Making Trouble is the other activity the Yakuza actively engages in as an organization. It takes many forms; random harassment and intimidation, petty vandalism, street fights, hacking and crashing corporate databases, petty, open theft, and even just loitering. Essentially, making trouble is how the Yakuza draws the line between themselves and shady businesses; raising hell to blow off steam and remind everyone (including, possibly, themselves) that they are criminals. The ideal Yakuza makes trouble wherever he can; the tattoos, dress, and bearing common to the Yakuza are all ways to subvert the system and offend the sensibilities of those around them. Typically, a young member of the Yakuza spends most of his time causing trouble, and is gradually inducted into more serious activities over time as they settle into the lifestyle. Some, however, never quite grow out of it; the Yakuza jokingly refers to these members as "bandits", though they are still useful in leading younger members in making trouble themselves.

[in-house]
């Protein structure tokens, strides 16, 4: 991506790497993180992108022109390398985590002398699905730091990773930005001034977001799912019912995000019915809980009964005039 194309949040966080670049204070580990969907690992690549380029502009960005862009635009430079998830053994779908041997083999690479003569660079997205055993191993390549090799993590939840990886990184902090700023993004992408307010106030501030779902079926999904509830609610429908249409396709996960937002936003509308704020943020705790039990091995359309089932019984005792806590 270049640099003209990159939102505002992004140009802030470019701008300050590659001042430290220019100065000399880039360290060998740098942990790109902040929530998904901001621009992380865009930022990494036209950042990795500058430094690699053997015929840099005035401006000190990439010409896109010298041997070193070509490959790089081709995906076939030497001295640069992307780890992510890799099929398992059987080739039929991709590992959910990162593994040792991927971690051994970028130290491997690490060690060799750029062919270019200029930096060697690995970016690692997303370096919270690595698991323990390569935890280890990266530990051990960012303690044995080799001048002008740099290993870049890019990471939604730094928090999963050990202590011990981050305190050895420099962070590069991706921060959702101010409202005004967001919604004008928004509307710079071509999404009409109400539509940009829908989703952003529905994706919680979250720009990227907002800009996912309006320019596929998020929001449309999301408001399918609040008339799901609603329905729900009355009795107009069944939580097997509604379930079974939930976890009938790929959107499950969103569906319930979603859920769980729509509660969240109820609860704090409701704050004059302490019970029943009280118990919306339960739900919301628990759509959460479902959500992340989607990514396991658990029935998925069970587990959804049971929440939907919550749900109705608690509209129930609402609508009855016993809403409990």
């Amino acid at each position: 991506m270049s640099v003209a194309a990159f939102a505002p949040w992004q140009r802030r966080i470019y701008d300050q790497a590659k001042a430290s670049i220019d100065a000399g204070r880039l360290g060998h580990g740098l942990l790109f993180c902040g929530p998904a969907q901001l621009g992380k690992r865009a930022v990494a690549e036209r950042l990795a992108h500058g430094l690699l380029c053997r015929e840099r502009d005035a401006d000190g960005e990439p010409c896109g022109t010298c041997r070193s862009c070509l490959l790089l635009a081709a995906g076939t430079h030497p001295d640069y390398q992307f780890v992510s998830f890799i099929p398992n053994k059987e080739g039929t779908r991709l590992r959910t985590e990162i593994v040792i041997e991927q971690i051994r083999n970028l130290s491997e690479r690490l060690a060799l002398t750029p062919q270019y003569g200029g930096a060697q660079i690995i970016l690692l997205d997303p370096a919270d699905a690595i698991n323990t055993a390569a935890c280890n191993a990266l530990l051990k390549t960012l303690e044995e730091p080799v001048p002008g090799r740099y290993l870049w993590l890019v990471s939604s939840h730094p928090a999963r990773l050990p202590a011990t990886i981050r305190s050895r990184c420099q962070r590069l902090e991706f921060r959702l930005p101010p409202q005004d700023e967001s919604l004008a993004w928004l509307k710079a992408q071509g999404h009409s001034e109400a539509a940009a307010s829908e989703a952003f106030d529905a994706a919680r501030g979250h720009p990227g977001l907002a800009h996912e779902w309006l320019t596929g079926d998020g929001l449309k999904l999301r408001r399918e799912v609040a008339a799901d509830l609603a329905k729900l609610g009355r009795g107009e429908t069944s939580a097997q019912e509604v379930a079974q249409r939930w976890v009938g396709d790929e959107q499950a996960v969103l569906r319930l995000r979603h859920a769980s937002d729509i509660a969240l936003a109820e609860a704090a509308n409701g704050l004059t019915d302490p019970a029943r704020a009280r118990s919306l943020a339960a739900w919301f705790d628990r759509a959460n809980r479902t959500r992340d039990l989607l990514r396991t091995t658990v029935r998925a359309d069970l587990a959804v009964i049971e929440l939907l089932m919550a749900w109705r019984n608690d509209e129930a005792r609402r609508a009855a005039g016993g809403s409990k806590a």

The Yakuza at War Edit
Another duty of the Yakuza is to do the dirty work for the Japanese government. It acts as a more traditional intelligence gathering service to augment Imperial psychics, their smugglers and overseas crime groups excellently placed for espionage. The Yakuza were responsible for actually planting the Bunraku robots inside enemy countries. The Yakuza also provide the Imperial Army with rough equivalents to special forces operators, small bands of men dropped into trouble zones with the expressed purpose of stirring up trouble, doing demolition, or engaging in distasteful operations. The famous Shinobi clans are also closely linked with the Yakuza, fitting their origins as mercenaries. In the post-war period, the Yakuza have even assembled a combat group of their own, who are planning to serve as mercenaries for the Japanese government and, if necessary, the Allies.